The Walden Effect: Farming, simple living, permaculture, and invention.

Home-scale edible mushroom experiments

King Stropharia mushroom in a graywater bedLike many of our other 2010 experiments, our mushroom projects remain a work in progress.  Our goal is to incorporate edible mushrooms into our landscape in a more sustainable way, meaning that I don't want to have to keep buying plug spawn every year and I wouldn't mind if the fungi did more than just create food for us.

The least successful experiment was our King Stropharia graywater bed.  While the wood chips did soak up all of our kitchen wastewater, only one mushroom popped up to form our dinner.  The problem probably wasn't the small amount of bleach in the water since the graywater bed actually produced more mushrooms than the similar beds I innoculated with King Stropharia spawn under various fruit trees.  (Those beds didn't produce any mushrooms at all.)  Instead, I suspect that our climate is a bit too hot and dry for King Stropharia to be a low-work mushroom.  I watered the beds a few times but didn't keep them well moistened all through our hot summer, and I suspect most of the spawn dried out and died.  So, graywater mushroom beds are a good idea, but King Stropharia isn't going to a golden bullet outside the Pacific Northwest.

Cutting up a mushroom log to bring it homeA more successful --- and very simple --- mushroom experiment this year was cutting wild mushroom logs up to bring them home.  There's really not much to say except that if you find wild oyster mushrooms and bring their log home, the log will produce right outside your kitchen window where you're more likely to notice the fruits.  Yum!

Our main mushroom experiment for the past year and half has been trying to figure out a way to propagate our own mushrooms without a laboratory.  Last year, I zeroed in on oyster mushrooms as one of the easiest to propagate, and this year I discovered that the trick is to begin your propagation during the warmest weather possible.  Since oyster Propagating oyster mushroom spawn on cardboardmushrooms fruit the most in the cool weather of the fall, you'll want to cut off stem butts from the earliest fruiters and propagate them between soaked layers of corrugated cardboard (with the non-corrugated top and bottom sheets taken off.)  Before cold weather fully hits you should have enough spawn to stuff in holes in a fresh stump or log and then cover it up with wax just like you would innoculate a stump or log with storebought spawn.  We made it all the way to the innoculation stage with homegrown spawn this fall, so now we just have to wait and see if mushrooms will pop out of our stump next year.

Assuming that our low-budget oyster mushroom propagation worked, there are still some other avenues I want to explore.  I've read intriguing reports of folks not just expanding spawn on cardboard but also making mushrooms go all the way through their fruiting cycle on paper waste.  I'm very curious to see if fungi would eat up that glossy, colored junk mail that doesn't make good firestarter or mulch.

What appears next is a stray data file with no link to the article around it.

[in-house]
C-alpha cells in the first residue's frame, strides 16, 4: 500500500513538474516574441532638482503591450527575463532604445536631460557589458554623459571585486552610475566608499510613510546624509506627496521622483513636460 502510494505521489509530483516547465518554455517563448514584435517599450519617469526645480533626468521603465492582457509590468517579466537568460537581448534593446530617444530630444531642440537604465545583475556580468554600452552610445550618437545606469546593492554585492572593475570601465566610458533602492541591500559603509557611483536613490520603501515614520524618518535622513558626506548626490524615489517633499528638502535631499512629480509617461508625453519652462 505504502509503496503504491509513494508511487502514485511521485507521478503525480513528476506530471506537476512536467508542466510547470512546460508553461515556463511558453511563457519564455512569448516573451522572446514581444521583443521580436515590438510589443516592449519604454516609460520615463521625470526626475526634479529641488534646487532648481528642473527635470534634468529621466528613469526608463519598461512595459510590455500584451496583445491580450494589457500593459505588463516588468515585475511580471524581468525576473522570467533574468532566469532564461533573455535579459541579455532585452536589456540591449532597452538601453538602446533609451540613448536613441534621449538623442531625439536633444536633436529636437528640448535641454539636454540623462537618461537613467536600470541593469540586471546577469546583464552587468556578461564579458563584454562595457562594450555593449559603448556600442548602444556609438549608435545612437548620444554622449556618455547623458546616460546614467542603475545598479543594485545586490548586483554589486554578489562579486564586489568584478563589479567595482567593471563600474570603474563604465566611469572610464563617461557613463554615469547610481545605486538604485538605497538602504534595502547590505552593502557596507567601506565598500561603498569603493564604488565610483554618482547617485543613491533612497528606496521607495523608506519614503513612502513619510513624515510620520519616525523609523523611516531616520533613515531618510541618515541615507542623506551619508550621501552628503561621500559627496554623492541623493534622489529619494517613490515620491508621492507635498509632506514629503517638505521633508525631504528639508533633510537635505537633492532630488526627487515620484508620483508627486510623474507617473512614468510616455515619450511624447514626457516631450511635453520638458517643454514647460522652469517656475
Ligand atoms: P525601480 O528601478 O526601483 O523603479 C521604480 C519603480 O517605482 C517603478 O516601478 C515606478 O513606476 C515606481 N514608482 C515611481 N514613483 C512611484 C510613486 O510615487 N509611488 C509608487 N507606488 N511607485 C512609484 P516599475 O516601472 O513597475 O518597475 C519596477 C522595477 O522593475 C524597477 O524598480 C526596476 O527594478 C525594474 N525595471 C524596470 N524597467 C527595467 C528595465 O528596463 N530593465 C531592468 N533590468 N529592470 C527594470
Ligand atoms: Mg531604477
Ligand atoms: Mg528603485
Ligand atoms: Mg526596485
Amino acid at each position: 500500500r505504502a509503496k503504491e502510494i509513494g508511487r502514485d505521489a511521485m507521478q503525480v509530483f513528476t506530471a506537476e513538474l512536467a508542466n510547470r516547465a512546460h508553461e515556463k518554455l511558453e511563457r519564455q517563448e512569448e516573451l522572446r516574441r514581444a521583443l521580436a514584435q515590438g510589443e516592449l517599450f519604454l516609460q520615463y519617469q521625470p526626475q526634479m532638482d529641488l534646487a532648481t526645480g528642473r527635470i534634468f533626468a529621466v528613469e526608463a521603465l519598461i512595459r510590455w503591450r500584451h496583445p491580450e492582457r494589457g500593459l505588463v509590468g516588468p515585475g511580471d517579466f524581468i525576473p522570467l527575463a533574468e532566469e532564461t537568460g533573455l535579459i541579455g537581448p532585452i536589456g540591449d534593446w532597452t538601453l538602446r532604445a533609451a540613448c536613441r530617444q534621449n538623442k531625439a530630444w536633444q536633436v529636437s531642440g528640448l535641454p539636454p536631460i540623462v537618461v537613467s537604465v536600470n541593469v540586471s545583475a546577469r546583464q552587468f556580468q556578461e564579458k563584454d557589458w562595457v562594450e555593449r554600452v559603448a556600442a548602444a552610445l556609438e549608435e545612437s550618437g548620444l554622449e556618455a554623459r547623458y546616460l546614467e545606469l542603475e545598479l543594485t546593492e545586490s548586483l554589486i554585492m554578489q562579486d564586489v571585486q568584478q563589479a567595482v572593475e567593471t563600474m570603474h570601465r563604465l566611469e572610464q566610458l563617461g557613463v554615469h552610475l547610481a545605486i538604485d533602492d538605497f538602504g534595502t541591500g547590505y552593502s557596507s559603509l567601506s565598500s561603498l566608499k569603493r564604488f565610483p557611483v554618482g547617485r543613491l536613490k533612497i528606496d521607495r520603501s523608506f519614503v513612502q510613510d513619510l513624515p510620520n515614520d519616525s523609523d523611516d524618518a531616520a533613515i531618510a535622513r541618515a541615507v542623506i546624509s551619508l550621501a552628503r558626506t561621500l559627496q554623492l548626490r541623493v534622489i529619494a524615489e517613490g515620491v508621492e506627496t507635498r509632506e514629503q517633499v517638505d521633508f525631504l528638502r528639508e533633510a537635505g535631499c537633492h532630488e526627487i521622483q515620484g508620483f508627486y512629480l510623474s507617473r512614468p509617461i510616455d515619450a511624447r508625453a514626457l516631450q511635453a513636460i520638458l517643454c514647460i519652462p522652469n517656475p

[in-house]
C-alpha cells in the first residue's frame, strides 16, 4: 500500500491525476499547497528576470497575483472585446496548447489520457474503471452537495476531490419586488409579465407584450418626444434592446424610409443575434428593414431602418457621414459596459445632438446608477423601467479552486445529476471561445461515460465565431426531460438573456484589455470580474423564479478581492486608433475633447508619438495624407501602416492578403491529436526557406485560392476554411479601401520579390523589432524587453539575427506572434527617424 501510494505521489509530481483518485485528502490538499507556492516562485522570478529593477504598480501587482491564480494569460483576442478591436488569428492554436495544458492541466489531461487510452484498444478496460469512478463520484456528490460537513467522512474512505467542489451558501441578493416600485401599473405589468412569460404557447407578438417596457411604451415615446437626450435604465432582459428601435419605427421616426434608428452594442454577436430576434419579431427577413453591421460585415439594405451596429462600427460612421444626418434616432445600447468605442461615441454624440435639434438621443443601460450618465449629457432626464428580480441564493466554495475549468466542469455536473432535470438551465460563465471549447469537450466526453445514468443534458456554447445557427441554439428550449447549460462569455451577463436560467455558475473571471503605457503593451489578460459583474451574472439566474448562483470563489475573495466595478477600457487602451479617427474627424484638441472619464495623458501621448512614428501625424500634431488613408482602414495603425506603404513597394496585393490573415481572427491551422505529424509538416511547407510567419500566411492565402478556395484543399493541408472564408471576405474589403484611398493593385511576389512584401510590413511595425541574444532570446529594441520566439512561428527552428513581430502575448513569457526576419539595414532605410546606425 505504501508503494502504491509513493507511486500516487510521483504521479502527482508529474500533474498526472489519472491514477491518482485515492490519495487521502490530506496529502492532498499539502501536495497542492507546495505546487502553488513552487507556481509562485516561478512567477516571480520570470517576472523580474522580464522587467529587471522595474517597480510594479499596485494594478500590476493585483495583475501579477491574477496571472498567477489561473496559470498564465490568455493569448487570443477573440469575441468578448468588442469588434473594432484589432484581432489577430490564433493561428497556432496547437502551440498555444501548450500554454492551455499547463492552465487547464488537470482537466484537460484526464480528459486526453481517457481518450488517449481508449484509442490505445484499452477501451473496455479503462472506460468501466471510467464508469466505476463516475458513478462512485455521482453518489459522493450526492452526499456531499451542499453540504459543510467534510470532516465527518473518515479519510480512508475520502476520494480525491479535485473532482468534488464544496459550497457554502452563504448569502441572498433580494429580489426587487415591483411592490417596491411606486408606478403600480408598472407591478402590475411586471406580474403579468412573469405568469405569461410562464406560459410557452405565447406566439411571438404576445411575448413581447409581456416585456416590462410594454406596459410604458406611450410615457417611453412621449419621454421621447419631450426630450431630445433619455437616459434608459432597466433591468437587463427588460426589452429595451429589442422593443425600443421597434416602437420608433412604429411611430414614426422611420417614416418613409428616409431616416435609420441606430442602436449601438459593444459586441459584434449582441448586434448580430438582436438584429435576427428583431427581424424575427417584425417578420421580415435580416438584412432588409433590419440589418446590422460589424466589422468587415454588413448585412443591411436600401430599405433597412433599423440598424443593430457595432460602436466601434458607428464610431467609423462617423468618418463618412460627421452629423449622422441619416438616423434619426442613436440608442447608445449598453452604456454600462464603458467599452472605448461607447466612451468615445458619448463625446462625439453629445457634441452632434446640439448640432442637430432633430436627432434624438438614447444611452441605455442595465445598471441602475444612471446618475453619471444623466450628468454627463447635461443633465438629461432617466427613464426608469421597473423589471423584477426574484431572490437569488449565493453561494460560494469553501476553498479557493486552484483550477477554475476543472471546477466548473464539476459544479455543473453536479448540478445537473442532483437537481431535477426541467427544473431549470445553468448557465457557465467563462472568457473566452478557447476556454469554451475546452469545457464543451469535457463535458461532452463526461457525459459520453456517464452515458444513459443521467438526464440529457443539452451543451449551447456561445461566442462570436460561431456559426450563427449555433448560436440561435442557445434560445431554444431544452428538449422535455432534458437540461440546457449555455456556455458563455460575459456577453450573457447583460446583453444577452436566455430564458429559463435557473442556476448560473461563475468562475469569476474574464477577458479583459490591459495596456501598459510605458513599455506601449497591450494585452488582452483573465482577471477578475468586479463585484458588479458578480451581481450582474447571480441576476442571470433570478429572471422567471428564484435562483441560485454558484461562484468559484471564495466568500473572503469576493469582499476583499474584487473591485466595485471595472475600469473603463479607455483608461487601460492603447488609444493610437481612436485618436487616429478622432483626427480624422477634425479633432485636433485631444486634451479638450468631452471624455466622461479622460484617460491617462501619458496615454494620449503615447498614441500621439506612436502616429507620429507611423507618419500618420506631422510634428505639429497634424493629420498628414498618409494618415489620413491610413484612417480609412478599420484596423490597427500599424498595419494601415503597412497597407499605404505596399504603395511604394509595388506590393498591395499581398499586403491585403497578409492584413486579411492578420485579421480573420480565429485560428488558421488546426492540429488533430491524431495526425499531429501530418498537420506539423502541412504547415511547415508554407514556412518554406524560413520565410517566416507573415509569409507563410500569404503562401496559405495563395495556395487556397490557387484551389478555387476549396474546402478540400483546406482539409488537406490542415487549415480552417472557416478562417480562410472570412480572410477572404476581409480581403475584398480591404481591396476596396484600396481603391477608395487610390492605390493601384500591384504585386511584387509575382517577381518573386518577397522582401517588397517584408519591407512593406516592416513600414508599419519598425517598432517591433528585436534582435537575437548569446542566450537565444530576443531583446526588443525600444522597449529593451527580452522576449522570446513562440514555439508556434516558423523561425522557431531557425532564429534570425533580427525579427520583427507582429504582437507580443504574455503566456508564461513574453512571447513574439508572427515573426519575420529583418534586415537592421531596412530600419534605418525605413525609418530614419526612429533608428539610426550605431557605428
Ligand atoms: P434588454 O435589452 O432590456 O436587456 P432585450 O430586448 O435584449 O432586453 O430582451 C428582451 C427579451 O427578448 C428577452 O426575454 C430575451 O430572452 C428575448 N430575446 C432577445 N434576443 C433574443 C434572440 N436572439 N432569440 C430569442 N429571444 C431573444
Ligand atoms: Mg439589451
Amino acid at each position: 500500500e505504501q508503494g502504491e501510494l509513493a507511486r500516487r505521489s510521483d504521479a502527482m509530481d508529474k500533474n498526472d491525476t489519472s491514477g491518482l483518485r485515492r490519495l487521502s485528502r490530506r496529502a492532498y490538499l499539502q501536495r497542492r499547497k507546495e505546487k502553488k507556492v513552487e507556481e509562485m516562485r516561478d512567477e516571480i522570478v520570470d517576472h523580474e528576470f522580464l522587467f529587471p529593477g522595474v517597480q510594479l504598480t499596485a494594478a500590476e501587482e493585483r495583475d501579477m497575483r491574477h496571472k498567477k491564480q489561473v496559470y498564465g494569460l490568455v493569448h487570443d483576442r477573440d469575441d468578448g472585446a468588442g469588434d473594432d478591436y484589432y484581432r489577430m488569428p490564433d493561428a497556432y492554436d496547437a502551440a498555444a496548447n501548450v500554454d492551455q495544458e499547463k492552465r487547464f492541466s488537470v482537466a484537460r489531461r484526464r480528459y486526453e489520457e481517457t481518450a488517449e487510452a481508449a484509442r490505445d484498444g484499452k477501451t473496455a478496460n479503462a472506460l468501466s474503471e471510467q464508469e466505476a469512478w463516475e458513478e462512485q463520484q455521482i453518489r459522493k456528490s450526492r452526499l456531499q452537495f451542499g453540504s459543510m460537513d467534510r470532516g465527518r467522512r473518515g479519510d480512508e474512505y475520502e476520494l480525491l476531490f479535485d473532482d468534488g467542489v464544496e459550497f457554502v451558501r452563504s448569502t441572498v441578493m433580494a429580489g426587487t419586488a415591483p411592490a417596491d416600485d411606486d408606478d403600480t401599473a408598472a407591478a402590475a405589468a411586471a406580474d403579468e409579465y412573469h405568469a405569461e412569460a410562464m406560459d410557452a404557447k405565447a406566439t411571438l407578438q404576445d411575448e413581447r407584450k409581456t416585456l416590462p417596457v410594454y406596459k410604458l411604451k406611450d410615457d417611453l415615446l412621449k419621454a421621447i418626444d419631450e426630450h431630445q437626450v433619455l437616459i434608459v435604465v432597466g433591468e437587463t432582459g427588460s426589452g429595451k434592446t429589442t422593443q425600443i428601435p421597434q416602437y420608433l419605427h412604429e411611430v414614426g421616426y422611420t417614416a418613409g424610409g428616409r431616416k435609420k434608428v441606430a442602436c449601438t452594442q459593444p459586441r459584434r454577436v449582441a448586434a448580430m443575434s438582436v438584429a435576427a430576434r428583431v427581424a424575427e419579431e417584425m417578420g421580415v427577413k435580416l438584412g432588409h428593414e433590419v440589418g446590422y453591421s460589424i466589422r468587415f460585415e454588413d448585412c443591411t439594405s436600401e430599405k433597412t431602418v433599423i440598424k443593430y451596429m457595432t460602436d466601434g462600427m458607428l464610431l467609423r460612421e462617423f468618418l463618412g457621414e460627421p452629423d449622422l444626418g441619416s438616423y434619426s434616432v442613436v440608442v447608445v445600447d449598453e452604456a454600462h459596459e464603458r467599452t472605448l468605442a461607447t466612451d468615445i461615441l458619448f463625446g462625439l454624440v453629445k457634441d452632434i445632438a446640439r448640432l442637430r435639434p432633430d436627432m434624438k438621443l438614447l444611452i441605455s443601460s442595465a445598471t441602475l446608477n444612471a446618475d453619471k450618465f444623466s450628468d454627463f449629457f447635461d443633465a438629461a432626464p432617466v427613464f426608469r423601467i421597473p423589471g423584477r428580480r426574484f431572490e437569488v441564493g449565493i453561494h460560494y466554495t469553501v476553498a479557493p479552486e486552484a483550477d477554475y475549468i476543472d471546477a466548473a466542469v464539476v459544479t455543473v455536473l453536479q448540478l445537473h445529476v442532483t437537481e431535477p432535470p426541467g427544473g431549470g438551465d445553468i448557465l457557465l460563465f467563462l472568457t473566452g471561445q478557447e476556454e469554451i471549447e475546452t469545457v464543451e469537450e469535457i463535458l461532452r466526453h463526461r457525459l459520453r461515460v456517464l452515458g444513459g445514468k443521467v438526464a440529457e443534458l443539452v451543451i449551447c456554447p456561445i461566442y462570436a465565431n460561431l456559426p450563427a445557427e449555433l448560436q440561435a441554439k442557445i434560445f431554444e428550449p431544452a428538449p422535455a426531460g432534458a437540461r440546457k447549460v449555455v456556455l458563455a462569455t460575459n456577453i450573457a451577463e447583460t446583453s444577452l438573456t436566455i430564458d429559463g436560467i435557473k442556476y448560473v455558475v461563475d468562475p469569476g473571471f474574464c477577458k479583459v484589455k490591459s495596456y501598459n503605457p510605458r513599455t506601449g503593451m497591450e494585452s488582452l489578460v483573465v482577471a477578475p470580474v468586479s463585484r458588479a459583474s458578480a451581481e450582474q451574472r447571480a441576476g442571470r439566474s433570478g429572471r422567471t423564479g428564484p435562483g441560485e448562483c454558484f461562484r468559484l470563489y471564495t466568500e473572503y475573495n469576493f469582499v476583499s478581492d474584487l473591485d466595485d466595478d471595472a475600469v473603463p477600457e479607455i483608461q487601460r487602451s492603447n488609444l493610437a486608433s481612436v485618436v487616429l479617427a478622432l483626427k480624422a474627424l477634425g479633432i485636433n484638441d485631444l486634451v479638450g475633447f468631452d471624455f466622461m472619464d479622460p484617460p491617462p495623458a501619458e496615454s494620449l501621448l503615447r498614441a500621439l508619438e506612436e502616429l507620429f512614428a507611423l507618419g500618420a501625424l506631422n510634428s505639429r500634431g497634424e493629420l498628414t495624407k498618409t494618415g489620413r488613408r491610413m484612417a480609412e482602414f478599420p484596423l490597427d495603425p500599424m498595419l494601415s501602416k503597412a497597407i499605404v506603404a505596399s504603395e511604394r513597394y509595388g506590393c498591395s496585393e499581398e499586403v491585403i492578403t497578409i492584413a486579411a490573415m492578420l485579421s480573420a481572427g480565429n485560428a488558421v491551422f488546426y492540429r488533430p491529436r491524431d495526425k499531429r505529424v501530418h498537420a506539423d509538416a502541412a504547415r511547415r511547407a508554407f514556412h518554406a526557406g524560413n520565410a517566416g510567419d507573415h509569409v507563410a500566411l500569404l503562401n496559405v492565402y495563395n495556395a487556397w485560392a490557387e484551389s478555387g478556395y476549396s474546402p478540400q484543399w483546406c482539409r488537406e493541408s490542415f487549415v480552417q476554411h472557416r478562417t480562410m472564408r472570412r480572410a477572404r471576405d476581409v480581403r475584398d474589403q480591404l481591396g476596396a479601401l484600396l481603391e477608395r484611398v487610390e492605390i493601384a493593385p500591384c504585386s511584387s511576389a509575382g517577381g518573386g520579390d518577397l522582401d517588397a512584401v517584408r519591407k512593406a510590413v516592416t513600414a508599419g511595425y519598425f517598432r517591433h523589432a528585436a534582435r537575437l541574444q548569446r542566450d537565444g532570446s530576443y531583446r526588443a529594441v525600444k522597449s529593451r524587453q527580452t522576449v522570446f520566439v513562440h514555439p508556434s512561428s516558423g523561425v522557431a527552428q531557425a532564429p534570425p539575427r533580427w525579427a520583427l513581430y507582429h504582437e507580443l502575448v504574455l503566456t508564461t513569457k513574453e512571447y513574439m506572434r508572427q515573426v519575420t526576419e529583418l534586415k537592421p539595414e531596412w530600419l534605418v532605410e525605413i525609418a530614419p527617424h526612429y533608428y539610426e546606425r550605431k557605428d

Our microbusiness ebook walks you through everything you need to know to start a small internet business that pays all of your bills in just a day or two per week.

This post is part of our 2010 experiments lunchtime series.  Read all of the entries:

Anna Hess's books
Want more in-depth information? Browse through our books.

Or explore more posts by date or by subject.

About us: Anna Hess and Mark Hamilton spent over a decade living self-sufficiently in the mountains of Virginia before moving north to start over from scratch in the foothills of Ohio. They've experimented with permaculture, no-till gardening, trailersteading, home-based microbusinesses and much more, writing about their adventures in both blogs and books.

Want to be notified when new comments are posted on this page? Click on the RSS button after you add a comment to subscribe to the comment feed, or simply check the box beside "email replies to me" while writing your comment.

remember that you will be eating that glossy ink. i'm not sure i'd want to. from what i gather, only soy-based inks are safe to eat.

instead, i'd shred it and use it for packing material.

Comment by kevin Fri Dec 31 14:06:06 2010
I don't think it's really fair to say that we'd be eating that glossy paper. Paul Stamets showed that fungi are remarkably adept at breaking down a lot of toxic substances in soil, and I think as long as you dilute the glossy paper with a lot of less toxic substances, the fungi can probably do their job.
Comment by anna Fri Dec 31 14:16:08 2010

profile counter myspace

Powered by Branchable Wiki Hosting.

Required disclosures:

As an Amazon Associate, I earn a few pennies every time you buy something using one of my affiliate links. Don't worry, though --- I only recommend products I thoroughly stand behind!

Also, this site has Google ads on it. Third party vendors, including Google, use cookies to serve ads based on a user's prior visits to a website. Google's use of advertising cookies enables it and its partners to serve ads to users based on their visit to various sites. You can opt out of personalized advertising by visiting this site.